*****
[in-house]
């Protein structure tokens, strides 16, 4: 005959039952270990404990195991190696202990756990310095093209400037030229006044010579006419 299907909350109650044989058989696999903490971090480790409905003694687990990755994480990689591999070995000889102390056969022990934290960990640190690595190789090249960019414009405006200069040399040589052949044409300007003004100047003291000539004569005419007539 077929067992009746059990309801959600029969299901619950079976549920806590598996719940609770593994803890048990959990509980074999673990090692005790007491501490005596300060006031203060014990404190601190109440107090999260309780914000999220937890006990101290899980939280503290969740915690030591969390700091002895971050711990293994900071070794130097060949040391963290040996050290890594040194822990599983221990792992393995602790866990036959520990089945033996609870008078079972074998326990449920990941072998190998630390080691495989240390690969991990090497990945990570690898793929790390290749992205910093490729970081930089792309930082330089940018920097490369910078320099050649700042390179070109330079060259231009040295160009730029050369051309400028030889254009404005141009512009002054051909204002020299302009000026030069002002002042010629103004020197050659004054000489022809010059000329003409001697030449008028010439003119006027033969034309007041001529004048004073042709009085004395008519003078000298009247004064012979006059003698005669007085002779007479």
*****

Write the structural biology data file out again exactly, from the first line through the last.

[in-house]
């Protein structure tokens, strides 16, 4: 005959039952270990404990195991190696202990756990310095093209400037030229006044010579006419 299907909350109650044989058989696999903490971090480790409905003694687990990755994480990689591999070995000889102390056969022990934290960990640190690595190789090249960019414009405006200069040399040589052949044409300007003004100047003291000539004569005419007539 077929067992009746059990309801959600029969299901619950079976549920806590598996719940609770593994803890048990959990509980074999673990090692005790007491501490005596300060006031203060014990404190601190109440107090999260309780914000999220937890006990101290899980939280503290969740915690030591969390700091002895971050711990293994900071070794130097060949040391963290040996050290890594040194822990599983221990792992393995602790866990036959520990089945033996609870008078079972074998326990449920990941072998190998630390080691495989240390690969991990090497990945990570690898793929790390290749992205910093490729970081930089792309930082330089940018920097490369910078320099050649700042390179070109330079060259231009040295160009730029050369051309400028030889254009404005141009512009002054051909204002020299302009000026030069002002002042010629103004020197050659004054000489022809010059000329003409001697030449008028010439003119006027033969034309007041001529004048004073042709009085004395008519003078000298009247004064012979006059003698005669007085002779007479």